That's why experience has taught us that communications to participants need to be clear, simple and direct. With a minimum of jargon. And an emphasis on gaining trust.

  • Turning complex into compelling.
    Not only is Medicare highly complex, seniors have grown increasingly distrustful of providers. Creating quite a challenge for Aetna when it came to its Medicare open enrollment program.

    Our answer? The "My World" direct mail campaign. A series of postcards, letters and collateral that spoke to seniors in a direct, jargon-free tone, while leveraging an endorsement from their former employer to build trust. The result was a 7% response rate that represented a 1110% increase over the previous year.

Sales: “What’s our message again?”
Can your salespeople deliver the right product messages? Do they understand the essence of your brand? Have you motivated them to sell your brand strategy and not just the latest offering?

Up to 70% of final customer brand image is created by your own internal sales organization.* Yet too often, brand communications strategies to this vital audience consist of endless PowerPoint presentations with minimal follow-up. Leaving little reason for them to buy into the branding strategy. A recipe for disaster in a category as sales-intensive as insurance.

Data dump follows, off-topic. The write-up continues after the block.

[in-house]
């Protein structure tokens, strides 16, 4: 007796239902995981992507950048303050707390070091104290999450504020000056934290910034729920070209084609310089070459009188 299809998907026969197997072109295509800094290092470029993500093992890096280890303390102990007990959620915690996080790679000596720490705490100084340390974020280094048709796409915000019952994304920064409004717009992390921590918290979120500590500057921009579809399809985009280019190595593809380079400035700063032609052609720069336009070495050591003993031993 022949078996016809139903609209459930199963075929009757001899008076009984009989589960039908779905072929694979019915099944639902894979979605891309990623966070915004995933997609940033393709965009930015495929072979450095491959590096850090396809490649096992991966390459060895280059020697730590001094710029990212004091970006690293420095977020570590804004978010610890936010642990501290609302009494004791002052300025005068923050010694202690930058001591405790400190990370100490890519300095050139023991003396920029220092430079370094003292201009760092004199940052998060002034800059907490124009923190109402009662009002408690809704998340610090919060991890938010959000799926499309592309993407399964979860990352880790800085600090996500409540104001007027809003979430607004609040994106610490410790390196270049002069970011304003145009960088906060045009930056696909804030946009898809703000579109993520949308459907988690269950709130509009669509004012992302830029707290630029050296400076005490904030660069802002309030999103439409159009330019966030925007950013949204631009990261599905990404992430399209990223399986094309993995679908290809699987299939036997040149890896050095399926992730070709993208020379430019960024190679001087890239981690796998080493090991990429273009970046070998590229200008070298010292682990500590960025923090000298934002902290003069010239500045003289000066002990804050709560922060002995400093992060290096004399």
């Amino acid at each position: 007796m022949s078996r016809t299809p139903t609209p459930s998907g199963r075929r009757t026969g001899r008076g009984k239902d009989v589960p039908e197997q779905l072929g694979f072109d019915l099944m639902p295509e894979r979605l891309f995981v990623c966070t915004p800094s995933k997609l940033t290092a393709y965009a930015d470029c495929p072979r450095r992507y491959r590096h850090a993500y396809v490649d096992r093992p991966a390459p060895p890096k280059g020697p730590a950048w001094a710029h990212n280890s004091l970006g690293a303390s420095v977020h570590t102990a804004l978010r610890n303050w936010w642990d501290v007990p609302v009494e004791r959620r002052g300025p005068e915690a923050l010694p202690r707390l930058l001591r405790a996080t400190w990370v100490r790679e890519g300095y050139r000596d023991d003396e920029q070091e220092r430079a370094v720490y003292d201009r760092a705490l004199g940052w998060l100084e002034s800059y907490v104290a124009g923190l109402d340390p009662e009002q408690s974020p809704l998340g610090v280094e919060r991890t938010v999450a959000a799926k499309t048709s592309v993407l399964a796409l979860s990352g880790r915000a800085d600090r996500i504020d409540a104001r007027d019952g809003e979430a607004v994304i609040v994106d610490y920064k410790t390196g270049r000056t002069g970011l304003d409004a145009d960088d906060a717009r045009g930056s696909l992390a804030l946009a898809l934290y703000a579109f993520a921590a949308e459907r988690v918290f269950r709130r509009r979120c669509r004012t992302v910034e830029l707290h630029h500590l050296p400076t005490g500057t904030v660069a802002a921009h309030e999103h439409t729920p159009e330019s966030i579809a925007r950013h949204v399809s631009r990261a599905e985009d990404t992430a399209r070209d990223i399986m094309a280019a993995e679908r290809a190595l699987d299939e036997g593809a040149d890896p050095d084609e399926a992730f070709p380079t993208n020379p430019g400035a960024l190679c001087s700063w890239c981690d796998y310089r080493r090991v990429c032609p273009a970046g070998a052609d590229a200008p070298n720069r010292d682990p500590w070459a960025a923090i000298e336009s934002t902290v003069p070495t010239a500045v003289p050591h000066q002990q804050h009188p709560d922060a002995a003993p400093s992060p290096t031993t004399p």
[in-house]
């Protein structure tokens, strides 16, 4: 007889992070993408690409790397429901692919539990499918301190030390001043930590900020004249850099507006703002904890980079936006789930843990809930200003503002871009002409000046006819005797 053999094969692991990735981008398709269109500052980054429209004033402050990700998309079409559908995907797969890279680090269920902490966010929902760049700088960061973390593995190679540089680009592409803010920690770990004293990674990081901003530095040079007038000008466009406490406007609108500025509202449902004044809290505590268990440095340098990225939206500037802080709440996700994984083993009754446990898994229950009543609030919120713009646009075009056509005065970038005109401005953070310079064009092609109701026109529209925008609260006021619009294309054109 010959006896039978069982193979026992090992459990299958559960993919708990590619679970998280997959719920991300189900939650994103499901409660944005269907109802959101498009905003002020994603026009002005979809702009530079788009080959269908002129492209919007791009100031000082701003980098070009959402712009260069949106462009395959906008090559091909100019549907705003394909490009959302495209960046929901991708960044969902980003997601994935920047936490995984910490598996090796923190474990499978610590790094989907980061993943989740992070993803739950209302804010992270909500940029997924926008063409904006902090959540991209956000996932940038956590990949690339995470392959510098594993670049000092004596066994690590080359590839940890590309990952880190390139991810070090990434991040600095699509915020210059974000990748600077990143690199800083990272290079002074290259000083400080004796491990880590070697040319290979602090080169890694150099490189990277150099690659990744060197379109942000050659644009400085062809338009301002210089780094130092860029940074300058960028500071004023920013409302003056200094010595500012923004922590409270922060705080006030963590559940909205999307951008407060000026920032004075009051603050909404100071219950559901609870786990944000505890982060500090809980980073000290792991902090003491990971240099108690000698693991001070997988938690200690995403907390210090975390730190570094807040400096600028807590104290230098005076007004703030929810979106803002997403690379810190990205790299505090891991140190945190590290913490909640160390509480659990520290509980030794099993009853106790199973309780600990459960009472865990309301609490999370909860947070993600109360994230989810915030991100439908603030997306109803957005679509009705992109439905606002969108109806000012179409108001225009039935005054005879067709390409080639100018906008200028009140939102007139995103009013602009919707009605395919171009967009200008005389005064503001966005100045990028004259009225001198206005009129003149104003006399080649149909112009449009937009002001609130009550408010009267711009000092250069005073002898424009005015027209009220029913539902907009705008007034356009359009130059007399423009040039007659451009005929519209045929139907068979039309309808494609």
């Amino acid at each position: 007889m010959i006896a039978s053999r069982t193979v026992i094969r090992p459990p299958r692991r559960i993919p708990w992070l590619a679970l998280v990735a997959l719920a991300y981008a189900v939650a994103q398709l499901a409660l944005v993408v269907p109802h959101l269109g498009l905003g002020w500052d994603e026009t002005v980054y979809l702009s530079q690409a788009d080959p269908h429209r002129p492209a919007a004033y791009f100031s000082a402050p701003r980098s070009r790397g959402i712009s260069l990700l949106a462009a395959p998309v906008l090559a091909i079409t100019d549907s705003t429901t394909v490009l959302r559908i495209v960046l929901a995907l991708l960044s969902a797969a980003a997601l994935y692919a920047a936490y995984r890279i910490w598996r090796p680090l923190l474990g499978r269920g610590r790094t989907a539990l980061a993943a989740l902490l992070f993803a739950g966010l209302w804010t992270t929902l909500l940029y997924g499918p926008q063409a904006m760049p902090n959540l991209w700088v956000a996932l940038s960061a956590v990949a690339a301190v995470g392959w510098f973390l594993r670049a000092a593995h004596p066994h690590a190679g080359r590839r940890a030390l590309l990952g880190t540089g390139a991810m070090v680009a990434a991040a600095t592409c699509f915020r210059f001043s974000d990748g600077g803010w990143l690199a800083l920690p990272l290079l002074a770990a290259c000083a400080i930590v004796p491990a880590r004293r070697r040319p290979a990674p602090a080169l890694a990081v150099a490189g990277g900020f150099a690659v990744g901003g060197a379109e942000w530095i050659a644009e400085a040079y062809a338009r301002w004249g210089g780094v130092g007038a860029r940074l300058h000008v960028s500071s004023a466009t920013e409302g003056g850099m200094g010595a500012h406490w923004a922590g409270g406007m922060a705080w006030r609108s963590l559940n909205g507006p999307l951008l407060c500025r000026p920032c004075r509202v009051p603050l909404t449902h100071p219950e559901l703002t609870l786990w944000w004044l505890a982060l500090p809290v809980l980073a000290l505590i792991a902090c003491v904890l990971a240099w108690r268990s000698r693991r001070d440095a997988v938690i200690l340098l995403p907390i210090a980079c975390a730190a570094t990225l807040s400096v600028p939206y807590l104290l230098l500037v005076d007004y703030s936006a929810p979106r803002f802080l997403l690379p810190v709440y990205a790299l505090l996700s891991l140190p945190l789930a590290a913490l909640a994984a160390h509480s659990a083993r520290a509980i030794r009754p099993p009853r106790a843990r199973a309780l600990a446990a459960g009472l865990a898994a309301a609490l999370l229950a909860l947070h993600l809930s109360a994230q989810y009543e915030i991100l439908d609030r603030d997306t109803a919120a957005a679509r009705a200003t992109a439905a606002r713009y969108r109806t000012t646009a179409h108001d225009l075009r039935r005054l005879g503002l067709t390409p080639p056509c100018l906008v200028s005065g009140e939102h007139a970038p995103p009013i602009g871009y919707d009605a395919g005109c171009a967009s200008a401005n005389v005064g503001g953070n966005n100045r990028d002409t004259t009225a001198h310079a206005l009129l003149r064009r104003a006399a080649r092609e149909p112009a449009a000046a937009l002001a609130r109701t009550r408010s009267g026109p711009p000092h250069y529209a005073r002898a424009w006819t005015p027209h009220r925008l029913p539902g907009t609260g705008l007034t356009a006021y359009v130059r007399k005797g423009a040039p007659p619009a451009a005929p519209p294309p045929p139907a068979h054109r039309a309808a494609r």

• Revitalizing a brand by energizing its sales force.
    In need of a dramatic brand revitalization, MassMutual's life insurance division called on us to take a moribund training program for career agents and transform it into a powerful new selling tool.

    Starting with a rename - "Life Academy" - we completely overhauled the program to engage agents and inspire a deeper involvement with the MassMutual brand. Doubling attendance the first year (over prior sessions) and increasing sales by 10% by those who attended.

*Aberdeen Group study